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He was probably born at Brogynin in the parish of Llanbadarn Fawr, Ceredigion, son of Gwilym Gam ap Gwilym ab Einion, and thus a member of one of the most influential families in South Wales in the 14th century. His forbears had been king's men for generations. The original home of the family was Cemais in Pembrokeshire, where they are known to have been settled since the beginning of the 12th century. About 1195 Gwilym ap Gwrwared is recorded by Giraldus Cambrensis as having incurred the wrath of God by attacking Giraldus's possessions. A grandson and namesake of this Gwilym, and great-great-grandfather of the poet, was constable of Cemais in 1241. In 1244 he was on the side of the English in their attack on Maredudd ab Owain of Ceredigion, and for his services was granted lands in that region. By 1252 he was King's Bailiff in the district around Llanbadarn Fawr, and was appointed constable of Cardigan Castle in 1260. The name of his son Einion occurs as witness to a deed in 1275. A son of this Einion, Gwilym, the poet's grandfather, was a tenant of the king in Emlyn in 1302. Another prominent member of the family was Llywelyn ap Gwilym, Dafydd's uncle, who was constable of Newcastle Emlyn in 1343. These facts explain why Dafydd, though born at Brogynin, is called by later bards 'nightingale of Dyfed' and 'bard of Teifi's banks'. It is probable that he spent much of his time, and perhaps made his home, in Emlyn with his uncle, Llywelyn ap Gwilym.
Nothing is known of Dafydd himself apart from the very few facts which can be gathered from his poems. It appears that he had visited all parts of Wales : he knew Gruffudd Gryg of Anglesey and Madog Benfras of Maelor. He sang to Newborough in Anglesey, visited the cathedral at Bangor, and eulogized the dean, Hywel ap Goronwy. Men and women of noble birth in Ceredigion were also the subjects of eulogies by him. It has been generally supposed that Dafydd's chief patron was Ifor ap Llywelyn, or Ifor Hael, of Bassaleg (now in Monmouthshire). As the result of recent researches, however, it has been suggested that the poems to Ifor, although attributed to Dafydd ap Gwilym in all the manuscript sources, are the work of another poet, Dafydd Morgannwg. Dafydd ap Gwilym was buried at Strata Florida, and the yew tree growing over his grave was the subject of a cywydd by Gruffudd Gryg.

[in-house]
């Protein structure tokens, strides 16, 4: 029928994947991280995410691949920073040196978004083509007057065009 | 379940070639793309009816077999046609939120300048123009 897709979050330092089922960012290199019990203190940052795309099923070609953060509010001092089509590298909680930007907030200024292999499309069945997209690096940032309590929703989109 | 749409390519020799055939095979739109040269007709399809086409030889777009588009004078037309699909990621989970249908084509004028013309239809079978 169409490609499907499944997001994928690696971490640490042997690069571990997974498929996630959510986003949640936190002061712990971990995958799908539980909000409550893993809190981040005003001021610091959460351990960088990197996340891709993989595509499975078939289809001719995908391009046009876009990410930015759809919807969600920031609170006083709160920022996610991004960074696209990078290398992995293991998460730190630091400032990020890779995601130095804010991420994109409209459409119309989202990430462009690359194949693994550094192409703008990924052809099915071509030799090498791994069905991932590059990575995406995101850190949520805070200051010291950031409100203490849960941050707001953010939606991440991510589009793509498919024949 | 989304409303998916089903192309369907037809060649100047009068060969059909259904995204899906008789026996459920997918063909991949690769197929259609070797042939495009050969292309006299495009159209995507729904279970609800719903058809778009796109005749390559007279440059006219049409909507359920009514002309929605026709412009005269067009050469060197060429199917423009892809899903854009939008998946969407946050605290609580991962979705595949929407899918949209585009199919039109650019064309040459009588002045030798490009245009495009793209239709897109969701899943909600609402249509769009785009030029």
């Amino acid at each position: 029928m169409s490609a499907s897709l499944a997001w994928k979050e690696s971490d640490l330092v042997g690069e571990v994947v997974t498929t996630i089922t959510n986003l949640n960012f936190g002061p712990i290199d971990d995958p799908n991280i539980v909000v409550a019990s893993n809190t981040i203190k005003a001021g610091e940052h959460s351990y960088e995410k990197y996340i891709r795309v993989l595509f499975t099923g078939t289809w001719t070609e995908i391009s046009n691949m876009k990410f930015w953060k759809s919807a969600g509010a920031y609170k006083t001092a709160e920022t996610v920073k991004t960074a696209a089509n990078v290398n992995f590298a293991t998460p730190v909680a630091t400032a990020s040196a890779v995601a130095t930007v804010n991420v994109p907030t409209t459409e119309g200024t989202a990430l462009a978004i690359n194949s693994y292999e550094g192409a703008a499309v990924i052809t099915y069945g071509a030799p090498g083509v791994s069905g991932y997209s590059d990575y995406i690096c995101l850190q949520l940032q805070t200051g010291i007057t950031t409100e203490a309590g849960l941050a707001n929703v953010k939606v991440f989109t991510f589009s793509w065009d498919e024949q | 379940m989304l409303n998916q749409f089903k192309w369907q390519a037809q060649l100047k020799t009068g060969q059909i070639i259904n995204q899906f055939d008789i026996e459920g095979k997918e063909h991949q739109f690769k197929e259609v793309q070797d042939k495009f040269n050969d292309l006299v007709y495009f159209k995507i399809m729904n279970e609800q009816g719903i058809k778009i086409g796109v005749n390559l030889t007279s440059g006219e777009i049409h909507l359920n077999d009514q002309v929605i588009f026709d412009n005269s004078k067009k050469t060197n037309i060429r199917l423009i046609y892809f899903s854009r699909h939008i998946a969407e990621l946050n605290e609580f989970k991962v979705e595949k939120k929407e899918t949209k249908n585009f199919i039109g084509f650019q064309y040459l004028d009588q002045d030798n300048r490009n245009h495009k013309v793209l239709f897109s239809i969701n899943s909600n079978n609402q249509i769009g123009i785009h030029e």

Like many another nobleman of the time, Dafydd had completely mastered the art of the Welsh bards, and the craftsmanship of his poems links him with the highly skilled bardic tradition which had been evolved during the time of the Poets of the Princes. In his awdlau there are some extremely complicated syntactical formations. Most of his works are in the cywydd metre, which was the popular vehicle of the poets of the 14th century, but even here the involved style of the Poets of the Princes is evident in all the well authenticated poems. They contain all the compound expressions, the parentheses, the archaic grammatical constructions and vocabulary which were at the time regarded as indispensable to a competent and dignified poetic style. It is true that he wrote some simpler poems, with loose cynghanedd, but in all the poems which are metrically highly developed he employs the traditional mode of expression. A large number of cywyddau have been wrongly attributed to Dafydd, and many such were included in Barddoniaeth Dafydd ab Gwilym, 1789, but even when all these have been eliminated there still remains a sound core of fine poems.
Dafydd is remarkable in his age for the large number of poems which he wrote about nature and about love. In this respect he far exceeded all his contemporaries, not only in amount but also in inspiration. It has been shown that he was influenced by the popular poetry of other countries, with which he probably became acquainted through sojourning among the mixed company which gathered in the towns, such as Newborough and Newcastle Emlyn. But Dafydd soars far above all influences. His view of the world around him is that of a true poet, and it is the true poet's sensibility which gives expression to it all in concrete images. His conception of the unity of the poem as the ordered production of a single mood is not matched in the works of any other Welsh poet until the present time. To communicate his vision he had the skill of one who was supreme master of the Welsh language, its vocabulary, and its terseness of idiom, and also of all the strict metrical rules of his time.
Published date: 1959
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